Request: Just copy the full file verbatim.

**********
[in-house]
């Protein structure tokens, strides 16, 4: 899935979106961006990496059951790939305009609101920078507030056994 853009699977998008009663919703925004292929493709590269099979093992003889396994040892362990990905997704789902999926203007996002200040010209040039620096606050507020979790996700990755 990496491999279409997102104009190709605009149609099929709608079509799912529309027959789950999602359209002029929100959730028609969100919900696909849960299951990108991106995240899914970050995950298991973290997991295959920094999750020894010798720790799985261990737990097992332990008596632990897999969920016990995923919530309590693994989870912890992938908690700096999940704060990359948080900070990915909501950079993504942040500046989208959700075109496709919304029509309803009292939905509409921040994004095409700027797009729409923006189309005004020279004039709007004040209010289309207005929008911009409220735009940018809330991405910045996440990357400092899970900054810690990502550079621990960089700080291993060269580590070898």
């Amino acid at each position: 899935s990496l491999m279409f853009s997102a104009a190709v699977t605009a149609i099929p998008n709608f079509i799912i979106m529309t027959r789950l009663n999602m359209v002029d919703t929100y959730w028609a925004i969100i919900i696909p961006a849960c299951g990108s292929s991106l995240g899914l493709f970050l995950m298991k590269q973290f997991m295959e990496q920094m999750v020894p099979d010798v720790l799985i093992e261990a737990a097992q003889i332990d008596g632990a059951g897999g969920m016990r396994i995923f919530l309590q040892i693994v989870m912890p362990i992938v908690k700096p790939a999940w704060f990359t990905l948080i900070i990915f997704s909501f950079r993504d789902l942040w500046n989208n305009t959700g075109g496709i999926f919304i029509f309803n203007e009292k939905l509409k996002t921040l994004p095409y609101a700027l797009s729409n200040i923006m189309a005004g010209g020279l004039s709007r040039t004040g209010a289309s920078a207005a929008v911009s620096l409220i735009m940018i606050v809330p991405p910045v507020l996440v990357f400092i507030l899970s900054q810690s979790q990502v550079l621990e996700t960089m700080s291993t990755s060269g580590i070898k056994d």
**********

[in-house]
């Protein structure tokens, strides 16, 4: 899935979106961006990496059951790939305009609101920078507030056994 853009699977998008009663919703925004292929493709590269099979093992003889396994040892362990990905997704789902999926203007996002200040010209040039620096606050507020979790996700990755 990496491999279409997102104009190709605009149609099929709608079509799912529309027959789950999602359209002029929100959730028609969100919900696909849960299951990108991106995240899914970050995950298991973290997991295959920094999750020894010798720790799985261990737990097992332990008596632990897999969920016990995923919530309590693994989870912890992938908690700096999940704060990359948080900070990915909501950079993504942040500046989208959700075109496709919304029509309803009292939905509409921040994004095409700027797009729409923006189309005004020279004039709007004040209010289309207005929008911009409220735009940018809330991405910045996440990357400092899970900054810690990502550079621990960089700080291993060269580590070898």
């Amino acid at each position: 899935s990496l491999m279409f853009s997102a104009a190709v699977t605009a149609i099929p998008n709608f079509i799912i979106m529309t027959r789950l009663n999602m359209v002029d919703t929100y959730w028609a925004i969100i919900i696909p961006a849960c299951g990108s292929s991106l995240g899914l493709f970050l995950m298991k590269q973290f997991m295959e990496q920094m999750v020894p099979d010798v720790l799985i093992e261990a737990a097992q003889i332990d008596g632990a059951g897999g969920m016990r396994i995923f919530l309590q040892i693994v989870m912890p362990i992938v908690k700096p790939a999940w704060f990359t990905l948080i900070i990915f997704s909501f950079r993504d789902l942040w500046n989208n305009t959700g075109g496709i999926f919304i029509f309803n203007e009292k939905l509409k996002t921040l994004p095409y609101a700027l797009s729409n200040i923006m189309a005004g010209g020279l004039s709007r040039t004040g209010a289309s920078a207005a929008v911009s620096l409220i735009m940018i606050v809330p991405p910045v507020l996440v990357f400092i507030l899970s900054q810690s979790q990502v550079l621990e996700t960089m700080s291993t990755s060269g580590i070898k056994d």